"That's my brother," Reed said. "I always say the sky is not the limit for him. He's so good, but still could get so much better. From an athletic standpoint he can cover everybody, any receiver. He's sticky in coverage and has the right mindset. What separates Sauce is that he's eager to learn every day. He's trying to add to his game. He's focused on this year. He did great things last year, but that's last year. He has a different mindset than anybody else."
See Aaron Rodgers, Garrett Wilson, Sauce Gardner, C.J. Mosley and the Jets on the field during the first three practices of OTAs in 2023.
Gardner's stellar rookie season took a lot of air out of the room and overshadowed Reed's impressive contribution in his first season in Green & White. But it did not go unnoticed by Saleh and others.
"I know Sauce gets all the fanfare for his draft spot and catchy nickname, and he's doing a great job, but D.J. is playing Pro Bowl football," Saleh said last season. "If you watch the tape and dissect what he's doing, he's playing at an All-Pro level and is every bit as deserving of the praise that Ahmad gets."
At the Atlantic Health Jets Training Center and beyond, Reed's value on and off the field is no secret.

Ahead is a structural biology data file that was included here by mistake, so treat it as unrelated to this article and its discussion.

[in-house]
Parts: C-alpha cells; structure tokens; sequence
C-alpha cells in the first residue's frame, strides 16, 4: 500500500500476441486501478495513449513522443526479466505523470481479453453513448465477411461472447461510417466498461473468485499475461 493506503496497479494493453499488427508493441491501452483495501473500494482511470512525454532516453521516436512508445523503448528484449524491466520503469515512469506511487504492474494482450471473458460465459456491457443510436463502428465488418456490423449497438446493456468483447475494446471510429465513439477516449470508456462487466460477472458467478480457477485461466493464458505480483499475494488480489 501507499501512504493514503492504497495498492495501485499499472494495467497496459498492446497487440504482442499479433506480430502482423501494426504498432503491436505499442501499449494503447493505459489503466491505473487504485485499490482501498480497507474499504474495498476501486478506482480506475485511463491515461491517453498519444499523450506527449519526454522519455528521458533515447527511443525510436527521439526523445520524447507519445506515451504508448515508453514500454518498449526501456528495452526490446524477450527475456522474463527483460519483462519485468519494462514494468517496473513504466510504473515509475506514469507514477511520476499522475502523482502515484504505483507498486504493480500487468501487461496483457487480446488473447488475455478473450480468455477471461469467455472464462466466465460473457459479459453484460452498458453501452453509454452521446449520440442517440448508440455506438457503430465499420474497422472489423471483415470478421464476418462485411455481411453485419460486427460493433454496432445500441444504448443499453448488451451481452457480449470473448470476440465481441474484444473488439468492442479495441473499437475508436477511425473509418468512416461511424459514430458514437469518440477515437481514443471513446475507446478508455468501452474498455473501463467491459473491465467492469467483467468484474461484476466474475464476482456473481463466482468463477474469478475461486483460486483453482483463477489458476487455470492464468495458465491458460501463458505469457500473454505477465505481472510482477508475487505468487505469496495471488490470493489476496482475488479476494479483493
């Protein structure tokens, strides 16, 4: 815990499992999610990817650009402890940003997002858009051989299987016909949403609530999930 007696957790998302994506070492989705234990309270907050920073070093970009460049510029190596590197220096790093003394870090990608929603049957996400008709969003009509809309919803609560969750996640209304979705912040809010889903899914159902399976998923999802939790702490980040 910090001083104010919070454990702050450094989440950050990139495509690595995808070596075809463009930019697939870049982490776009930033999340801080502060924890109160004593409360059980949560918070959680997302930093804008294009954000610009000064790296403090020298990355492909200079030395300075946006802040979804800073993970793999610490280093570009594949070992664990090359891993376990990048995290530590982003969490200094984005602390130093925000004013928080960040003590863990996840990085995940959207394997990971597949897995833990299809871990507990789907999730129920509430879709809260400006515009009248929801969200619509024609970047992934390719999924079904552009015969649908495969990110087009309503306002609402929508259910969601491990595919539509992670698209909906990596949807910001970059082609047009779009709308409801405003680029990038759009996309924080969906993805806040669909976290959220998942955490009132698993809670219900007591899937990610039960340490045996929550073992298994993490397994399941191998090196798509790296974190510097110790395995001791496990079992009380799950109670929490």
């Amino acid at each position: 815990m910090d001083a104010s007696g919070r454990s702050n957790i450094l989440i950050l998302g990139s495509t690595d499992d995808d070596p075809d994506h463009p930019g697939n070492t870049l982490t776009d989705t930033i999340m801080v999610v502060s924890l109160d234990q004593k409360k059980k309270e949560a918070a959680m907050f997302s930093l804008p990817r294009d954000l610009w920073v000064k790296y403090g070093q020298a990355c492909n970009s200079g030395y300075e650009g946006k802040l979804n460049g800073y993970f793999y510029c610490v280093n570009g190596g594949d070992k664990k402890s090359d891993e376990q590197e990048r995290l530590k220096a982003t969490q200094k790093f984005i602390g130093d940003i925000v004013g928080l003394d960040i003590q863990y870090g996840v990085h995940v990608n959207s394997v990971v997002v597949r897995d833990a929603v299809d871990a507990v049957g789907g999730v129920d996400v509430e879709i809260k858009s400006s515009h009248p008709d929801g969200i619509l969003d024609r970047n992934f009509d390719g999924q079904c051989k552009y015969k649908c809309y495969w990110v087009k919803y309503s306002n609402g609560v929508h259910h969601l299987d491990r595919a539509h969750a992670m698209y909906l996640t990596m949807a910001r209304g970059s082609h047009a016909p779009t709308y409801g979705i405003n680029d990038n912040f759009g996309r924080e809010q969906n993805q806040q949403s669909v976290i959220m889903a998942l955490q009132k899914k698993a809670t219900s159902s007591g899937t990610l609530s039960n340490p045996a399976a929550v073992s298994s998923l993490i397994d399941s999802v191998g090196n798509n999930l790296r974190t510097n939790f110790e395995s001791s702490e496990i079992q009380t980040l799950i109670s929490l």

Cynthia Frelund, NFL Network’s Analytics Expert, recently wrote that Reed was the most underappreciated player on the Jets, but that's perhaps only from the outside.
"We shouldn't let a stellar draft class (which included eventual Offensive Rookie of the Year Garrett Wilson and Defensive Rookie of the Year Sauce Gardner) overshadow the exceptional free-agent crop from a ridiculously strong 2022 offseason by general manager Joe Douglas. The Reed signing was one of the most underrated moves of all of free agency last year. NGS [Next Gen Stats] shows he was targeted on 14.3 percent of coverage snaps in 2022, the seventh-lowest rate at the position among those with 300-plus coverage snaps (respect.) Further, he allowed just 5.3 yards per target, which was the fifth-lowest of that group (earned respect.)"
Reed limited opposing receivers to 5.8 yards per target in 2022. Offenses targeted the Jets' CB2 85 times in 17 games (all starts) and he permitted only 2 touchdowns while holding his counterparts to 9.1 yards per completion. That's in a defense that emerged at No. 4 overall in the league. Not to be overlooked was his durability and availability -- he played all 1,136 snaps on defense, career bests -- while notching single-season bests with 80 tackles and 12 PDs.
The excitement around the Jets is palpable ahead of the 2023 season opener against visiting Buffalo on Monday night, Sept. 11. And for Reed, who has played and lost in the Super Bowl, it's all about winning.
"It's why we train, why we work out, and try to be the best version of ourselves," he said. "I want to be a Super Bowl champion. It's not just about getting there, I've done that. It's about lifting the Lombardi Trophy. It's about winning it, sharing it with your teammates, coaches and the fans. I definitely want to do that this year."